• If we extend the schedule when we are late:
      • The value of what we have already completed is still not realised – 80% now is better than 100% ‘one day’.
      • The historical evidence suggests that it is quite likely that we may never be 100% ready.
    • So we deliver what we have completed.
    • And re-evaluate what we haven’t.
      • Is it really worth the extra effort?
      • Wouldn’t getting on with the next iteration of high-value stories be a better idea?
  • Timeboxing constrains the team to focus on the most value-adding items & tasks.
    • Because there is always limited time, if team members want to do or discuss something, they need to deal with higher priority issues decisively.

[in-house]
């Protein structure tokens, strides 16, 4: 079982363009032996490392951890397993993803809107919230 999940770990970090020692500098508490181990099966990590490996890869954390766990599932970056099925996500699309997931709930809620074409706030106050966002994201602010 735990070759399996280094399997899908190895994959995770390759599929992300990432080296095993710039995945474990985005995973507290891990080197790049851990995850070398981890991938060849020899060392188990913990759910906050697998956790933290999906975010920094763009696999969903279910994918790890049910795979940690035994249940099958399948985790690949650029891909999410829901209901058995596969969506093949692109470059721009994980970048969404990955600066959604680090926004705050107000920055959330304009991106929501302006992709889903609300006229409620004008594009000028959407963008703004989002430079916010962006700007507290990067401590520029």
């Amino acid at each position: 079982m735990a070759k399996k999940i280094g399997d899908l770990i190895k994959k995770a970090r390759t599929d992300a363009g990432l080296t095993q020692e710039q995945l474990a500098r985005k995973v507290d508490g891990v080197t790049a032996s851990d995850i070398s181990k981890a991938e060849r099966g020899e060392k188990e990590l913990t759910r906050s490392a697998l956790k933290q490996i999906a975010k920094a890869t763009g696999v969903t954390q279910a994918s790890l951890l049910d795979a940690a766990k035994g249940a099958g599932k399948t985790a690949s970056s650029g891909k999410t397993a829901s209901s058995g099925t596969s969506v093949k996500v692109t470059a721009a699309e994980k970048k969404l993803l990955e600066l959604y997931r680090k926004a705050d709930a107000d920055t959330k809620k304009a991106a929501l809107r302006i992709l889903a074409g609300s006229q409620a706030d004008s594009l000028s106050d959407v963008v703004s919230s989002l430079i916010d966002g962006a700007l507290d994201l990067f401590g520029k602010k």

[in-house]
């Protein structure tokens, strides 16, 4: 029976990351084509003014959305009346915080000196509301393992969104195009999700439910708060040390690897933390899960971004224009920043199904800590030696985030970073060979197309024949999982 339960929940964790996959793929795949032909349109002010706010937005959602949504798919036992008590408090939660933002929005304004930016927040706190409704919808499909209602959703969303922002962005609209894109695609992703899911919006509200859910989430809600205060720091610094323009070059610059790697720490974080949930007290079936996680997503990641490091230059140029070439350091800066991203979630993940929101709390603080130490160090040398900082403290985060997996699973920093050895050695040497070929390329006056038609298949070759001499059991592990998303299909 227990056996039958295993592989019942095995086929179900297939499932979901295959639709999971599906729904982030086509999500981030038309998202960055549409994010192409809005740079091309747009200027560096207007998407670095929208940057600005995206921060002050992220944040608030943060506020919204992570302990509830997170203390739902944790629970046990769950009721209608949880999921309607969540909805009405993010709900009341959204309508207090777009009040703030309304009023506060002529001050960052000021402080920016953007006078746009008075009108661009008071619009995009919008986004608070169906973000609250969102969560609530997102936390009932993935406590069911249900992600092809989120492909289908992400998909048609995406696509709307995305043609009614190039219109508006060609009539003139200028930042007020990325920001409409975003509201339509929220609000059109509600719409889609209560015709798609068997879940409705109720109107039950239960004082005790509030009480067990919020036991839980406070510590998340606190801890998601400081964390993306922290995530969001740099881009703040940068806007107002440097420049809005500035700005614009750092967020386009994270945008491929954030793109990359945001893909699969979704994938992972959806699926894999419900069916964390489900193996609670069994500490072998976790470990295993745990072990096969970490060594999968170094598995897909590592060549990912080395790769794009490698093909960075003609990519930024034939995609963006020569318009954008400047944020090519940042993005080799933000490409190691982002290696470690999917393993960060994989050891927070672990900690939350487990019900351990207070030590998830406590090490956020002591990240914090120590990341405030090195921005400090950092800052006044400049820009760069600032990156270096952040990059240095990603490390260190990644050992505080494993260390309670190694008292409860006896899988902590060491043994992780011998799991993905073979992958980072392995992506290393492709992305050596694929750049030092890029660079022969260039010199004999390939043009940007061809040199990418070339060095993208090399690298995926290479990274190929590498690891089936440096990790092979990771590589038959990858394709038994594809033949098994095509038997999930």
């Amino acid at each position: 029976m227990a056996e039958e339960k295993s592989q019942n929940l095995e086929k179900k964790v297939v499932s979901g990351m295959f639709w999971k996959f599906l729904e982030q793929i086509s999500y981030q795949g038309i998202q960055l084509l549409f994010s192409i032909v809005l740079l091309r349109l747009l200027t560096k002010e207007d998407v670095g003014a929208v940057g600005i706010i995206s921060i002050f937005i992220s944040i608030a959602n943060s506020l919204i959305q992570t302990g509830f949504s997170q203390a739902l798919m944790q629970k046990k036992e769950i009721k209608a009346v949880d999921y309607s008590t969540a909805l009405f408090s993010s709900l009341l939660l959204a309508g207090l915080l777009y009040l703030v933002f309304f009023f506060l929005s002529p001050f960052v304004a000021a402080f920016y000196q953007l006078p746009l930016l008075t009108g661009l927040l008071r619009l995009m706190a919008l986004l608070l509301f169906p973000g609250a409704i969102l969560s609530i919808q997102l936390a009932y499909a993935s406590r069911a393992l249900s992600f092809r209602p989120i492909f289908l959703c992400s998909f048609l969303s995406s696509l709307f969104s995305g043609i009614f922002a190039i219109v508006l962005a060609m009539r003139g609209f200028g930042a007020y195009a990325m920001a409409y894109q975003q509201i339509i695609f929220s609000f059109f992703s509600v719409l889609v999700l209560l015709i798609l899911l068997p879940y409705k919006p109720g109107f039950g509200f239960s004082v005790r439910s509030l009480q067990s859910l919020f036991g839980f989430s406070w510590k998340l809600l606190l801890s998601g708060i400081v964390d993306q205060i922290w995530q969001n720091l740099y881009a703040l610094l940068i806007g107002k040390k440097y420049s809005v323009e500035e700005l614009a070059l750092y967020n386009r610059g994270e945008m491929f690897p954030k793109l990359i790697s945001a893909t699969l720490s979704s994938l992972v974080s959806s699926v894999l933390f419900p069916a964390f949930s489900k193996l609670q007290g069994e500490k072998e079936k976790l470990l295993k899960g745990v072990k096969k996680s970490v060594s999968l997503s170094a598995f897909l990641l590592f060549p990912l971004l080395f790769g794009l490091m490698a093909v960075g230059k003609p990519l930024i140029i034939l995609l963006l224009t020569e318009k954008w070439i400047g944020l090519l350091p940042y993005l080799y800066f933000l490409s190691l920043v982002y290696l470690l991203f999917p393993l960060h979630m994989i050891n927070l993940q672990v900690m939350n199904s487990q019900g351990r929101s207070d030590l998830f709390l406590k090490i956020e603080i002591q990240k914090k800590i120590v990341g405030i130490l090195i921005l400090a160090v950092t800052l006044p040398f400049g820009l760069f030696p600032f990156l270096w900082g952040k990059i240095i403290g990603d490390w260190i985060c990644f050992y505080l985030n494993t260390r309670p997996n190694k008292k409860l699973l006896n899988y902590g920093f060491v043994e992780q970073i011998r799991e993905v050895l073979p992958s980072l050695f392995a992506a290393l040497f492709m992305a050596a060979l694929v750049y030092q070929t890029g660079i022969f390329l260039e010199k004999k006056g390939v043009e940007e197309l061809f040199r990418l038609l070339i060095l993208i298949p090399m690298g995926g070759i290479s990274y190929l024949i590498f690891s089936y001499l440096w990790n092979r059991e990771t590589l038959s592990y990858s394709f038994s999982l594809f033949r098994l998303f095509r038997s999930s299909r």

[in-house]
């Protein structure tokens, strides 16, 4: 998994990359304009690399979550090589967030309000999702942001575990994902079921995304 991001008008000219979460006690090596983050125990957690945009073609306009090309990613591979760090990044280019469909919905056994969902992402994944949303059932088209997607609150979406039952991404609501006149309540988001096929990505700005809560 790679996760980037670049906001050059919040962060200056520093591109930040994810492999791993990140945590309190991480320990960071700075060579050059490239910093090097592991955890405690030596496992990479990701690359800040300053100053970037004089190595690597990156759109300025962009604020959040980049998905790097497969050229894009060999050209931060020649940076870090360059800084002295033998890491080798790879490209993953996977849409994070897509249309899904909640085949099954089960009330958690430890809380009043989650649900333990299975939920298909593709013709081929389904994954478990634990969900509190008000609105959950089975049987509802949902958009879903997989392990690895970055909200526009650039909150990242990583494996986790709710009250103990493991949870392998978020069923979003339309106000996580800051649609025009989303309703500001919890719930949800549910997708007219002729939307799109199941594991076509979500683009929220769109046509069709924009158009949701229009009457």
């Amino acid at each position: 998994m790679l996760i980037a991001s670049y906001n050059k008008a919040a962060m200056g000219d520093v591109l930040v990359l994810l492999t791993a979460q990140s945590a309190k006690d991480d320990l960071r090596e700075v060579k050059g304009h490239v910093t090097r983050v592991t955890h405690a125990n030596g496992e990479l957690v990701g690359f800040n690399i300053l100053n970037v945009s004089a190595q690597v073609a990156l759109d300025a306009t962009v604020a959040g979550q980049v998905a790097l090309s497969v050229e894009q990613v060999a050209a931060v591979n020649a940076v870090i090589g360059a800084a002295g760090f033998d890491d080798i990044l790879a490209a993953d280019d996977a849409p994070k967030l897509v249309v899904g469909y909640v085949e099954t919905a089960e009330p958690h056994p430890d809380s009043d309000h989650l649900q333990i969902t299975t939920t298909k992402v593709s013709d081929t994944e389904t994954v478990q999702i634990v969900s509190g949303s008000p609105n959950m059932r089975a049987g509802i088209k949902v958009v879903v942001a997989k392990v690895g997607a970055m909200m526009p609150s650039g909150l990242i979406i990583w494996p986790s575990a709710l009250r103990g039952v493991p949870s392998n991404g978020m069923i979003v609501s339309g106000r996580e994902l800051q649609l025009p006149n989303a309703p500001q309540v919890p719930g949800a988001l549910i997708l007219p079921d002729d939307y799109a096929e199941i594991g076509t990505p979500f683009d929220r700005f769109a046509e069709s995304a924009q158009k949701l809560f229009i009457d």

• I.e., not waste time on trivial issues.
    • If a team member wants to raise a lower-priority item, they need to demonstrate its importance.

All three are variants on the basic business case for Agile:

Agile Value Model

What is the Agile alternative?

The Agile approach can be simply summarised:

  • Delivery of working product is the ultimate test of what we have achieved.
    • Timeboxing – delivering strictly on time – helps teams to focus on achieving this.
  • The team always focuses on the most valuable items.
    • Stories, tasks, problems, opportunities…
    • So even partial delivery maximises delivered value.
  • We make quick, highly focused decisions about what is still worth delivering.